In the warrants, though, you would have been stopped by the redemption clause along the way and been forced to convert to equity or sell at $18 — your $2,000 investment in the warrants would have turned into $6,500. That’s pretty awesome, a 200%+ return in a few years… you don’t get those very often. Add back the $3,000 you had sitting aside in something less risky, since, remember, you were only willing to risk 40% of your investment, and you end up with…. $9,500. Or if you did the cashless exercise, assuming a similar number to what CDEV offered, you end up with roughly a third of a share for each warrant, and you could just let those ride instead of selling them (you’d have to be active and paying attention, though — warrants can become worthless if you ignore a redemption notice, or forget the expiration date and don’t do anything, particularly if your broker happens to not notice for some reason and doesn’t hound you about it, as discount brokers often will not).

Converting the warrants at $18 would let you enjoy that two dollar move from $18 to $20, assuming it happens and you have about 2/3 as many shares as you would have had if you had just committed $5,000 to the stock in the first place… but you do get enough pop from that to make up for the extra $500, and your account value probably still sits right around $10,000… actually, $10,200 as I mock it up on the back of envelope.

And, of course, if the stock is at $11 or below in three years, your warrants will likely have dropped by 60%, at least… and if they are below $11.50 in five years and you’re still holding, they go to zero. That’s a very real risk of a 100% loss if this recent happiness in the oil market turns to sadness again for several years, or if the company itself has bad news.

At the other end of the spectrum of possibilities, unfortunately, because of that redemption clause, warrant holders don’t get to daydream about what would happen if this turns out to be a hugely successful oil company, or oil jumps to $150 and the shares surge to $30 in a few years — you’re capped at $6.50 per warrant. That’s fine in the probability world, and probably works OK in most of the models that the Wall Street folks will use, which is why warrants are often relatively underpriced in my mind… but that’s because unlike the computer models, I think there’s real value in the long tail of possible but unlikely outcomes for warrant speculations, the chance that TPGE might get to $30 or $40 within five years and turn that $2 warrant into $25. But there’s no shot at that here, which means I’d want to pay a little less for the warrant.

So what does that mean?

It really just means that warrants are leverage — if you invest as much in warrants as you would in equity, you’re taking a much larger risk to get a much larger return. If you put the full $5,000 you have available into the warrants and the stock gets to that redemption price of $18 right around expiration in five years, the maximum possible return is just over 200%, your speculation would turn into $16,250 while an investment of $5,000 in the stock itself would turn into $9,000.

If the stock goes to $40 somehow on an oil surge, and you convert into shares at the $18 redemption and let them ride, a $2,000 investment turns into $14,440 — still a levered return of 600%+, and if that other $3,000 you held aside returns 10% a year it’ll be $4,400 in five years, so add that on and you’ve got $18,840.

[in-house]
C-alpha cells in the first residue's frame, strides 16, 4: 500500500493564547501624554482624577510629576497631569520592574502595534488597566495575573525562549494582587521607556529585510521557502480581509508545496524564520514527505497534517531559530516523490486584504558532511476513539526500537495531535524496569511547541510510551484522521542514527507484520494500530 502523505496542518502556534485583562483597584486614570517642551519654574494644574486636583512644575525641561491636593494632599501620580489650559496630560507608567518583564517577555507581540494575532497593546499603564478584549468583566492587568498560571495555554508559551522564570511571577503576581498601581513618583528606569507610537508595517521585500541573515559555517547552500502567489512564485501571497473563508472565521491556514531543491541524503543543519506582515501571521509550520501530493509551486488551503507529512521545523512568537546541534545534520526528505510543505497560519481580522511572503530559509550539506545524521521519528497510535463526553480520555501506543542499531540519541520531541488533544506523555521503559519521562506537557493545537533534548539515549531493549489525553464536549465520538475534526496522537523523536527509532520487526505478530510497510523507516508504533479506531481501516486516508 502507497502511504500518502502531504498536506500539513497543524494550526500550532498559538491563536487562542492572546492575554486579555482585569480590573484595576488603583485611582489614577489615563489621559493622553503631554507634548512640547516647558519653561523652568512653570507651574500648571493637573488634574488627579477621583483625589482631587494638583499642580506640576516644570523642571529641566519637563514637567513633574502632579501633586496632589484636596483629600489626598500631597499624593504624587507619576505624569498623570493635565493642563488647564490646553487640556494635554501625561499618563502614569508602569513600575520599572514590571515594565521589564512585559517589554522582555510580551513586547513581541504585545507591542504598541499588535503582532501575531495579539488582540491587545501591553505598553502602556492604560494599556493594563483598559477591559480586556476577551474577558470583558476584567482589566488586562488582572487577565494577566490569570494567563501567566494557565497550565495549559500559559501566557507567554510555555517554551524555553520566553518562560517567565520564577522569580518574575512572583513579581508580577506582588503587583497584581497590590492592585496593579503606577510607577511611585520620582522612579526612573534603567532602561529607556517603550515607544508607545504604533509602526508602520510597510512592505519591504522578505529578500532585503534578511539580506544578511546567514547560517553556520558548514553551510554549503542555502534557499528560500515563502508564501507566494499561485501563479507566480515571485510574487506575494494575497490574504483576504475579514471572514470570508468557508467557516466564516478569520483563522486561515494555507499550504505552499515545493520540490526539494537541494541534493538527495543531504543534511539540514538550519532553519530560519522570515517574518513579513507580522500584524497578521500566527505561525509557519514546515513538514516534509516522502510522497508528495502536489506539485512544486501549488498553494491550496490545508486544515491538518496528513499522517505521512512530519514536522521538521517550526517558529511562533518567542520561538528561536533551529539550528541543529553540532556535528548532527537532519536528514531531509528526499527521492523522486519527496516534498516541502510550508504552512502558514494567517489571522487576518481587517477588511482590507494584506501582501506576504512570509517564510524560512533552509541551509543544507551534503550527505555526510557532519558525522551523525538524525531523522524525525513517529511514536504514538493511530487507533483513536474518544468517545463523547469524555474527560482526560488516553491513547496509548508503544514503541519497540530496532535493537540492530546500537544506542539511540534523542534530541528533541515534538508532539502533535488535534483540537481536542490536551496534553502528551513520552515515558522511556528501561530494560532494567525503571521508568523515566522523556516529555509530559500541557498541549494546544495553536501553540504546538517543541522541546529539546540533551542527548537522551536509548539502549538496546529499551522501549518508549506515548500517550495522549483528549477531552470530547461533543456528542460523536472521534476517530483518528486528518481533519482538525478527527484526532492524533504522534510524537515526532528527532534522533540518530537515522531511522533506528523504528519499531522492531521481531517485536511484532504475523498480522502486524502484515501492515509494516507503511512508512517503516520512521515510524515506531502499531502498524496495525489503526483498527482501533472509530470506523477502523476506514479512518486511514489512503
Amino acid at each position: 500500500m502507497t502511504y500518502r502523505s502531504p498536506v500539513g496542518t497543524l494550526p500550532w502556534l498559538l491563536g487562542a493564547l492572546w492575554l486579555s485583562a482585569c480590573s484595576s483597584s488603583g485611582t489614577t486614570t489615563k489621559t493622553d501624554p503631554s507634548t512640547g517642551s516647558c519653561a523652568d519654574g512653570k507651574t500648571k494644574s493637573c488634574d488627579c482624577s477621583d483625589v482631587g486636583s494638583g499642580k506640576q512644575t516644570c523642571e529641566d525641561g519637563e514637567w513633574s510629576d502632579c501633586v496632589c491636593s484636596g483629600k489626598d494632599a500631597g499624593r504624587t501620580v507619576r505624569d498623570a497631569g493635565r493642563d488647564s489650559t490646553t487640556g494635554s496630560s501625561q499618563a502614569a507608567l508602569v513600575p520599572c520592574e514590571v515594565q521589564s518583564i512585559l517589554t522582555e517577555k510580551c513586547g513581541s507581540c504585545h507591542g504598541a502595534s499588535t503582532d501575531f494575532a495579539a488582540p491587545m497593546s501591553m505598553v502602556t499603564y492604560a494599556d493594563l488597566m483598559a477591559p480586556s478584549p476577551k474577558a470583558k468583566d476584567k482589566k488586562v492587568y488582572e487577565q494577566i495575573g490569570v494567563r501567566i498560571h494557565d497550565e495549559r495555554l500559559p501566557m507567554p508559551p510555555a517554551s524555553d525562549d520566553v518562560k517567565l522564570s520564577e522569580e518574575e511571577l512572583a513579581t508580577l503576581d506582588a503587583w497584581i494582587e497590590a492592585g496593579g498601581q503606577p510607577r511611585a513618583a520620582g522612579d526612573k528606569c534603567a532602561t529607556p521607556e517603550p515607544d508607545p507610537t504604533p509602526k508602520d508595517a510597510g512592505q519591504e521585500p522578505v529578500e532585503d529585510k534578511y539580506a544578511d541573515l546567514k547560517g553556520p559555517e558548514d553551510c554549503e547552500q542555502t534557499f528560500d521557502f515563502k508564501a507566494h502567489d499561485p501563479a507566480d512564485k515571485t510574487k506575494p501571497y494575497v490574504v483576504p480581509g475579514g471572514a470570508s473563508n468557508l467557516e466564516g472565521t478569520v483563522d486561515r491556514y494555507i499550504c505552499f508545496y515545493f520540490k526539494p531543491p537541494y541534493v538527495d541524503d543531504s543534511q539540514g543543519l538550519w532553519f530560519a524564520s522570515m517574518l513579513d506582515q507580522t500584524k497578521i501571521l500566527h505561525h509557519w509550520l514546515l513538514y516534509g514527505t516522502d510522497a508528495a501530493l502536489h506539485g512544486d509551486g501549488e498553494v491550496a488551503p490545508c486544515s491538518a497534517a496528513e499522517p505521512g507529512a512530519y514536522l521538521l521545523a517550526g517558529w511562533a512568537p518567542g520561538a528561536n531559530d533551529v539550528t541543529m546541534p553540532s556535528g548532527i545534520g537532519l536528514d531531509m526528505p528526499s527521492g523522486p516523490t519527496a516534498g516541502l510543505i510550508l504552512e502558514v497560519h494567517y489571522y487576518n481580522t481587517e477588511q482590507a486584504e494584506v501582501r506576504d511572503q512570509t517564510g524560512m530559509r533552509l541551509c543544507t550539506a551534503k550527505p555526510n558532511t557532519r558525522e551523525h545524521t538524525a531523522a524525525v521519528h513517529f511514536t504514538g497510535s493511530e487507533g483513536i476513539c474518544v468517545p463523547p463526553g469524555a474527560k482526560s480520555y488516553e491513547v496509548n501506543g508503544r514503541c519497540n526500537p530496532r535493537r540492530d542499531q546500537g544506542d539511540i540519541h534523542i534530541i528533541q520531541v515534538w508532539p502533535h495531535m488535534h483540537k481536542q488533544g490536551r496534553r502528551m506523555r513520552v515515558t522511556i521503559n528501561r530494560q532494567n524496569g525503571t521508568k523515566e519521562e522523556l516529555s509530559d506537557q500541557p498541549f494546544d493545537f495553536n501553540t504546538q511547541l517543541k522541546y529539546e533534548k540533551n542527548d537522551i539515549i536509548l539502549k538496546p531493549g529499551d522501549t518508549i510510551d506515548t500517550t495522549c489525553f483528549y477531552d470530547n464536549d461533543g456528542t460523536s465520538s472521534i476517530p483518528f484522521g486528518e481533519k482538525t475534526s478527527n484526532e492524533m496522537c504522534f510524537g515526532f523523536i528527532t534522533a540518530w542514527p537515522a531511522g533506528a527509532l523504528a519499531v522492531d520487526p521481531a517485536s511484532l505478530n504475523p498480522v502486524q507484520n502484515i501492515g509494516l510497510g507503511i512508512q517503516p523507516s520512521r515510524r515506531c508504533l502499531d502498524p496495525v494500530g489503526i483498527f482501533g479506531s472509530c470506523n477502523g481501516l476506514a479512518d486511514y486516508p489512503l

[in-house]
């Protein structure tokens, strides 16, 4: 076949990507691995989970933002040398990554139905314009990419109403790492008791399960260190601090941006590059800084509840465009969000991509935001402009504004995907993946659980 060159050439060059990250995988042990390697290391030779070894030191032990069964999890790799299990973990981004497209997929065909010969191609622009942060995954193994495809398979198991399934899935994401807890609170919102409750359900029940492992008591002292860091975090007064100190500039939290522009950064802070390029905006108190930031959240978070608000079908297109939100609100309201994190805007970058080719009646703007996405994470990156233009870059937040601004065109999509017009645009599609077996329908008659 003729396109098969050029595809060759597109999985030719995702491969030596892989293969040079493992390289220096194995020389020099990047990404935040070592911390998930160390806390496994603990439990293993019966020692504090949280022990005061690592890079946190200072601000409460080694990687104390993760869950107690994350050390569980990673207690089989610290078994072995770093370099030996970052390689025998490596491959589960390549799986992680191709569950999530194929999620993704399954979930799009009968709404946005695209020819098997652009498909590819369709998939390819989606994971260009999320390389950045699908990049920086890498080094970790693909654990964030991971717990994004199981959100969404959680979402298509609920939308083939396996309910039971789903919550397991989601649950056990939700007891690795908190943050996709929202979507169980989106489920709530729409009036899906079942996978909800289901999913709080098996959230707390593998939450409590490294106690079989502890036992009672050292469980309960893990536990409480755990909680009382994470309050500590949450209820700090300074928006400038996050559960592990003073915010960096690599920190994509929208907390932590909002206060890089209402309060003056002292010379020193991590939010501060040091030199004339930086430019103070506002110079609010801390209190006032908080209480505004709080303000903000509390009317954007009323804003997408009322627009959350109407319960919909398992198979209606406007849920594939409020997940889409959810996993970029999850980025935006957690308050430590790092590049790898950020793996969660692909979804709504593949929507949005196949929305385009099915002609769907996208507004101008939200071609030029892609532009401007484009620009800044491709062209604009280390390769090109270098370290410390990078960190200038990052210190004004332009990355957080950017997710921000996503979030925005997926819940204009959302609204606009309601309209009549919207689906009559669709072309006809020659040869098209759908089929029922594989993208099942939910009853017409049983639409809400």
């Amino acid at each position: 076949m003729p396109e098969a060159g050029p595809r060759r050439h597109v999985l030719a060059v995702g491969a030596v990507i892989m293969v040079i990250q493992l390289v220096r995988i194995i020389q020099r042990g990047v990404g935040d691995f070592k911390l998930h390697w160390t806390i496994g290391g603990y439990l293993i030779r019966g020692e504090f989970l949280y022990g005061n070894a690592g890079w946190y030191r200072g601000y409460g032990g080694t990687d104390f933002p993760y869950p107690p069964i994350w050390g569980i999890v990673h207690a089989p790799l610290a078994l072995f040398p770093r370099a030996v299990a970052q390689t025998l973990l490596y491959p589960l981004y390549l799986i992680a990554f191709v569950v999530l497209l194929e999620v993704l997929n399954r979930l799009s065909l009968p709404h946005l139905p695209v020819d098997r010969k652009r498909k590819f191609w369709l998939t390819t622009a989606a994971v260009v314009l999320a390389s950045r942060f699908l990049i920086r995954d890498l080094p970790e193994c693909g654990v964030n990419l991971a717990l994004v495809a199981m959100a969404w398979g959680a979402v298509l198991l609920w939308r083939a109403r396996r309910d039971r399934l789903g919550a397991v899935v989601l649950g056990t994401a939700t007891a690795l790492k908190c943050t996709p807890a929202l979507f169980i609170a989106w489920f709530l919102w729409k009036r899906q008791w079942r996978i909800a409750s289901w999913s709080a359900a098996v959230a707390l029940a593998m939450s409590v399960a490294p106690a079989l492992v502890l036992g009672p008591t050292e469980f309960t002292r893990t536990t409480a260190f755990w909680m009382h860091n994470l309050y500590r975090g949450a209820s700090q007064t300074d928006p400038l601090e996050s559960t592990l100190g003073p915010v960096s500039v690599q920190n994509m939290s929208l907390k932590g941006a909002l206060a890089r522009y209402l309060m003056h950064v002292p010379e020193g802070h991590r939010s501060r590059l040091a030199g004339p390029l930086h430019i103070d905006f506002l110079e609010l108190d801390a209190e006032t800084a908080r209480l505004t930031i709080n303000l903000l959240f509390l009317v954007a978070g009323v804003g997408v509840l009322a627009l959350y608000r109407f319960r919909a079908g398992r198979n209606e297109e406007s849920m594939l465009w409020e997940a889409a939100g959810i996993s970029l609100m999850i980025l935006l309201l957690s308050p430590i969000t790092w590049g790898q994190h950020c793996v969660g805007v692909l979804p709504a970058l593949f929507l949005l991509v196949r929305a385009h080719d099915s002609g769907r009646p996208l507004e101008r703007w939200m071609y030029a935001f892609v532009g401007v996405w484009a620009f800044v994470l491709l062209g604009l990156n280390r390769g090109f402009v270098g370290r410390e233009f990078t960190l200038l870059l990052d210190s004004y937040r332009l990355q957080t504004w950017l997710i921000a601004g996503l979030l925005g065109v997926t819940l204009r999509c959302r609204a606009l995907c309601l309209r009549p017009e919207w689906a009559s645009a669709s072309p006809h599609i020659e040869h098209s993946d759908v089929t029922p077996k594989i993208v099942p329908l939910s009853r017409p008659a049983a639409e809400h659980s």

$5,000 invested in the equity, on the other hand, turns into $20,000 if you go to $40, for a simple 300% gain. But since you invested more, because the risk of a 100% loss was not as meaningful, you still end up with more. Obviously, whatever you end up doing with that “less risky” money that doesn’t go into the warrant has a lot to do with those comparative returns.

That’s what makes warrant investing exciting and sexy, but it’s important to realize that you probably really can limit your losses in the underlying stock, at least 99% of the time, and you have a much lower possibility of limiting your losses in the warrants if the stock does poorly.

That’s just a little screed on warrant speculating — If I decide to buy into this Magnolia story, my initial impulse would have been to take on a small speculative position in the warrants if it weren’t for that redemption clause, but as I mull it over and try to be somewhat conservative, I’d also think more seriously about the actual equity, or some blended exposure (if that sounds appealing, the original units still trade, too, at TPGE/U or TPGE.U, each of those consists of one share of TPGE with a third of a warrant attached).

I haven’t invested in this one either way, but if you think oil prices are going to stay relatively high, the numbers in their investor presentation do look pretty compelling — that is, of course, the job of an investor presentation, to be compelling, but the combination of good cash flow at $58 oil and a low debt level means that the company could pretty quickly lever up to grow, and that tends to be good for equity returns.

So I don’t know the company well, but I’m intrigued — if oil stays strong it could do very well, and they do have a solid base expectation that’s below the current oil price, and an experienced CEO who has rewarded shareholders in past oil bull markets.

That’s just my quick take, though — it’s your money, so what do you think? Have other ideas? Leery of these retired oil CEOs who are coming back to try to build another company? Think the forecasts are too conservative or too aggressive? If you’ve some wisdom to add, we’d love to hear it — just use the friendly little comment box below. Thanks for reading!